The Clinical Picture

An unusual complication of peritoneal dialysis

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A 45-year-old man with end-stage renal disease secondary to hypertension presented with abdominal pain, nausea, vomiting, and fever. He had been on peritoneal dialysis for 15 years.

Results of initial laboratory testing were as follows:

  • Sodium 137 mmol/L (reference range 136–144)
  • Potassium 3.7 mmol/L (3.5–5.0)
  • Bicarbonate 31 mmol/L (22–30)
  • Creatinine 17.5 mg/dL (0.58–0.96)
  • Blood urea nitrogen 57 mg/dL (7–21)
  • Lactic acid 1.7 mmol/L (0.5–2.2)
  • White blood cell count 14.34 × 109/L (3.70–11.0).

Blood cultures were negative. Peritoneal fluid analysis showed a white blood cell count of 1.2 × 109/L (reference range < 0.5 × 109/L) with 89% neutrophils, and an amylase level less than 3 U/L (reference range < 100). Fluid cultures were positive for coagulase-negative staphylococci and Staphylococcus epidermidis.

Figure 1. Computed tomography showed diffuse parietal and visceral peritoneal calcifications encasing the small-bowel loops (arrows), consistent with encapsulating peritoneal sclerosis.
Computed tomography (CT) showed diffuse parietal and visceral peritoneal calcifications encasing the small-bowel loops, consistent with encapsulating peritoneal sclerosis (Figure 1). His peritoneal dialysis catheter was removed, and he was transitioned to hemodialysis. He was discharged on a course of antibiotics and was started on prednisone and tamoxifen.
Figure 2. Several months later, computed tomography showed dilated small-bowel loops indicative of small-bowel obstruction (red arrows) and pneumoperitoneum (yellow arrow).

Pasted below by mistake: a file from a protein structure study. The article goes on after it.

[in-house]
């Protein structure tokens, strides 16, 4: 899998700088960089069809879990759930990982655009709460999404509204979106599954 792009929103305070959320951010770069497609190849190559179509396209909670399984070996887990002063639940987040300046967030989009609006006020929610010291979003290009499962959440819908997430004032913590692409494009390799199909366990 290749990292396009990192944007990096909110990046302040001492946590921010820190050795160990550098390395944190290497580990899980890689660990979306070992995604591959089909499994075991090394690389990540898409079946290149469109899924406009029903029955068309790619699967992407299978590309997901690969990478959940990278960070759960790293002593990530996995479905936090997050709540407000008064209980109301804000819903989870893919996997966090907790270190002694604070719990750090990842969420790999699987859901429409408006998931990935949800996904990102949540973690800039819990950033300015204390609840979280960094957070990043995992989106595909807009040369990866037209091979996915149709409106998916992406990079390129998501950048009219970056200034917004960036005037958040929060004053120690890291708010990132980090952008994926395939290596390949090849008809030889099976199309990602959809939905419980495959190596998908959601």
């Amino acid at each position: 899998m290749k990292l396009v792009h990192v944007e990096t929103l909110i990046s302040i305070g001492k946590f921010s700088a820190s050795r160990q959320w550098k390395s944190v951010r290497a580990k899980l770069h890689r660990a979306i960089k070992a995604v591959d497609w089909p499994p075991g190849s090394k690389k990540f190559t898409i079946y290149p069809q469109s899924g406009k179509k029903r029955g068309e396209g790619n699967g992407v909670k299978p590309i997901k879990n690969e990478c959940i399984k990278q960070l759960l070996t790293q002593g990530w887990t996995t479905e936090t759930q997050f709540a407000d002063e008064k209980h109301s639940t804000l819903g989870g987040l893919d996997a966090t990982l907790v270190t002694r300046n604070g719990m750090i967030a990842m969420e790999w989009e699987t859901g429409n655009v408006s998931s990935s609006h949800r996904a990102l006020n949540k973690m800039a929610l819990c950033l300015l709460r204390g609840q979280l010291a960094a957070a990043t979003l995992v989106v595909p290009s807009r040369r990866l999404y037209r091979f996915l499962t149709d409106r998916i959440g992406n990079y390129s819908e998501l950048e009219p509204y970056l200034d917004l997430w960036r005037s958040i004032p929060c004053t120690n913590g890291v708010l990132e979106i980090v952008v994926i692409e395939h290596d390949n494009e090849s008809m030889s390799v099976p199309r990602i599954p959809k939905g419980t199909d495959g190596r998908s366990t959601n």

He presented again a few months later with abdominal pain. At that time, CT (Figure 2) demonstrated dilated small-bowel loops indicative of small-bowel obstruction and pneumoperitoneum consistent with bowel perforation. He declined surgical treatment and was referred for hospice care.


Encapsulating peritoneal sclerosis is a devastating complication of peritoneal dialysis, occurring in 3% of patients on peritoneal dialysis. The mortality rate is above 40%.1,2 It is characterized by an initial inflammatory phase followed by extensive intraperitoneal fibrosis and encasement of bowel. Causes include prolonged exposure to peritoneal dialysis or glucose degradation products, a history of severe peritonitis, use of acetate as a dialysate buffer, and reaction to medications such as beta-blockers.3

Clinical features result from inflammation, ileus, and peritoneal adhesions and include abdominal pain, nausea, and vomiting. A high peritoneal transport rate, which often heralds development of encapsulating peritoneal sclerosis, leads to failure of ultrafiltration and to fluid retention.

CT is recommended for diagnosis and demonstrates peritoneal calcification with bowel thickening and dilation.


Treatment entails stopping peritoneal dialysis, changing to hemodialysis, bowel rest, and corticosteroids. Successful treatment has been reported with a combination of corticosteroids and azathioprine.4,5 A retrospective study showed that adding the antifibrotic agent tamoxifen was associated with a decrease in the mortality rate.6 Bowel obstruction is a common complication, and surgery may be indicated. Enterolysis is a new surgical technique that has shown improved outcomes.7

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